As we approach the publication of the Leveson enquiry findings, the spin doctors have already set up a partial debate. We are told that Statutory regulation would be good if we wish to stop malpractice and law breaking by journali
sts trying to get big stories. We are warned that it could get in the way of press freedom and allow some malefactors to get away with it without press disclosure of their ill deeds. I doubt if either part of this proposition about Statutory regulation is true.
I approach this problem as one who thinks press freedom is important to a democracy, but freedom is not the same as licence. There should be – and is – a law of libel to protect reputations from lies and malice. There should be a more limited right of the state to block publication of matters which could harm us collectively, by exposing the plans of our army in the field or revealing security secrets that put at risk our protectors for example. There is always a danger that this right is abused by those in office, hushing up matters which should be exposed. It needs limiting, with safeguards against abuse.
I also have experience of the press publishing lies about my private life, seeking to tackle and misrepresent me rather than reporting criticially the ideas and people I represent, and listening in to my private conversations. None of this has made me want to regulate them because of it, or seek to curb their freedom of enquiry into others who may have guilty secrets to reveal, hurtful though it has been at times.
We have good experience of what happens when a major activity shifts from self regulation to Statutory regulation. This has happened to the financial industry over the last twenty years. Over this period we have shifted from a world where no major bank went bust, to a world where several major banks have been driven into state hands and public subsidy. We have moved from a world of limited financial crime, to a world where many major institutions face enquiries into abuse of markets and queries over their corporate conduct. We have moved from a world of lower cost of doing business to higher cost of doing business. People have to pay more to cover the cost of regulation, or end up with no professional advice at all. In the City we have moved from a world where the mainstream decent companies applied moral and upright standards to their own conduct, to a world where the main players ask lawyers and compliance officers what they can get away with and are often tempted to push the many rules as far as they can. Rules compliance has all too often replaced a sense of decency in conduct.
Spin doctors and sloppy journalists have conspired together to characterise the noughties as the era of “light touch regulation” or even of “deregulation ” in financial markets. Anyone who weighs the Statute book, examines the volumes of rules, guidance and compliance materials will know that the noughties saw a large increase in the volume of regulation. The Financial Services and Markets Act 2000 put in place a comprehensive system of Statutory regulation for the first time in the UK. This was changed and reinforced by the Financial Services Act 2010. It was also complemented by the EU financial services plan, including wide ranging legislation like MIFID. Never had the UK been so regulated, and never before had things gone so badly.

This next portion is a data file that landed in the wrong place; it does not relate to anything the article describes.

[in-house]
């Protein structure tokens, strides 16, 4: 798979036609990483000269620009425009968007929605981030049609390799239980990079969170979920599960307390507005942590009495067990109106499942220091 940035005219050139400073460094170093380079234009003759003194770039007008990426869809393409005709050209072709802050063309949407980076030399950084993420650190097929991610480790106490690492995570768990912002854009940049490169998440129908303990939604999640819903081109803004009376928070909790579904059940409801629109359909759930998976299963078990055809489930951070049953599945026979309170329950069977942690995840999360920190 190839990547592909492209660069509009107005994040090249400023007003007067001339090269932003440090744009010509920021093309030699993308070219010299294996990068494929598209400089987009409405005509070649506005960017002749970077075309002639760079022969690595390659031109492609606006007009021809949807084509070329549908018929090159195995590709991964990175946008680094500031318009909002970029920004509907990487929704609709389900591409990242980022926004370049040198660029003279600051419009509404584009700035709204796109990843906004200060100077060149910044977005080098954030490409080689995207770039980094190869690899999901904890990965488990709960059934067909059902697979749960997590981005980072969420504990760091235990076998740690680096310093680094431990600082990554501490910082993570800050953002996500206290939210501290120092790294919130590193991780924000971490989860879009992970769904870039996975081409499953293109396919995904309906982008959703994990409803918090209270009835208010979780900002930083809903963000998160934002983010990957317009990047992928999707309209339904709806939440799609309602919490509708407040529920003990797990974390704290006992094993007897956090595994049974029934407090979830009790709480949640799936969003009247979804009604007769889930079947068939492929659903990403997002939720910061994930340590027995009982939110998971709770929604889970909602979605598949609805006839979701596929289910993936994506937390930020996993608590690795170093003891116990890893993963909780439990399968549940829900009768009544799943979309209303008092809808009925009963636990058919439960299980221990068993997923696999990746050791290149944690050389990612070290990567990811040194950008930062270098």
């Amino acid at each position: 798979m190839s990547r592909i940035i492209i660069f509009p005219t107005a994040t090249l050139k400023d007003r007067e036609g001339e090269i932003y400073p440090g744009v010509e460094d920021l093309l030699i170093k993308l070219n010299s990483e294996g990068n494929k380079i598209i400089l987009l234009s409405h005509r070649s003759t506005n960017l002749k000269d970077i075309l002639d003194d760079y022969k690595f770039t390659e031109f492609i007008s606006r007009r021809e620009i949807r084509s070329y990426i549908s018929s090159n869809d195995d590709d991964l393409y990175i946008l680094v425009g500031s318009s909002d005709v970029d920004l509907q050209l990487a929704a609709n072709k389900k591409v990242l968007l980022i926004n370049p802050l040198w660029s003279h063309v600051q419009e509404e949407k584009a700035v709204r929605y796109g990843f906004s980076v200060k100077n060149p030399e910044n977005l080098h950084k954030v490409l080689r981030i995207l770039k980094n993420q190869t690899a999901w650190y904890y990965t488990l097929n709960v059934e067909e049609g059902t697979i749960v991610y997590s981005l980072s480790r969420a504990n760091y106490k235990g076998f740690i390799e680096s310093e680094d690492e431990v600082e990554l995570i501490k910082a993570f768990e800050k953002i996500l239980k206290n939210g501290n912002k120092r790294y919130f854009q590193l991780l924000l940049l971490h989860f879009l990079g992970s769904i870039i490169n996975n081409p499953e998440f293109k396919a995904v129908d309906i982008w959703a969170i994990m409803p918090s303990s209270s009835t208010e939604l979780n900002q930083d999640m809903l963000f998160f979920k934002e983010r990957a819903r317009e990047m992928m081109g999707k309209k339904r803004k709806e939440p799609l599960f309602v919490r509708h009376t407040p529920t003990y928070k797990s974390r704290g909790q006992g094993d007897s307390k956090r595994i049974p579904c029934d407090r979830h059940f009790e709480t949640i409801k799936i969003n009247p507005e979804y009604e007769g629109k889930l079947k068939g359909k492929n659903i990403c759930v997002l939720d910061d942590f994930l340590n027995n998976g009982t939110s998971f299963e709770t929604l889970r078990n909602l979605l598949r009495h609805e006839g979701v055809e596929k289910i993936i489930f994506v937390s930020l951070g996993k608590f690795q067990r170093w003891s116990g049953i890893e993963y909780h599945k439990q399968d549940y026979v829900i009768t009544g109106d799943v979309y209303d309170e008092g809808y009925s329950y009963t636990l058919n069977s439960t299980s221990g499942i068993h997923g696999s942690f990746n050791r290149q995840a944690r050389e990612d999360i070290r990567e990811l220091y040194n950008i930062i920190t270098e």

Unfortunately the Statutory system saw major errors of judgement by the regulators over safe levels of cash and capital for credit creating institutions, which then threatened the whole system. The noughties were not an era of light regulation or self regulation. They were an era of bigger Statutory regulation both at home and in the EU. This new regulatory system defined by Mr Brown’s big changes to the architecture and by the comperehensive financial law introduced, failed both to keep our system safe, and failed to prevent crime. It has been a notable failure of the free press to expose the true nature of the last financial crisis, or even to report sensibly the current state of public finance. I can’t see how a Statutory regulator for the press would help tackle this problem. Ironically some in the press will now find it harder to make the case against Statutory regulation, because they have so failed to explain its manifest massive failures in the case of the City.
Why do people think Statutory regulation of the press would be any more successful or better judged than the financial regulation was? How would it actually stop journalists eaves dropping, twisting replies, failing to read the basic materials, making snide comments about people and causes or getting the wrong end of the stick? Wouldn’t it mean more managers , compliance officers and box ticking, which would slow down stories and draw out mistakes, rather than abolishing them?
Nor would it necessarily prevent newspapers exposing folly and mischief in high places. If a government tried to use its leverage over the Statutory regulator to close down a story or an outlet, that in itself would be a fine story which would probably get out and do more damage to the government than if they had not bothered.
I remain a sceptic about the powers and wisdom of Statutory regulation. There is a lot to be said for having a clear and well enforced criminal law to prevent extreme conduct, and leaving the rest to competition, choice, public opinion and the free play of ideas and views. Now we have such a lively and often unruly medium in the web, if you regulate mainstream media too much it simply will not be able to compete with the new ways of voicing criticism of the powerful.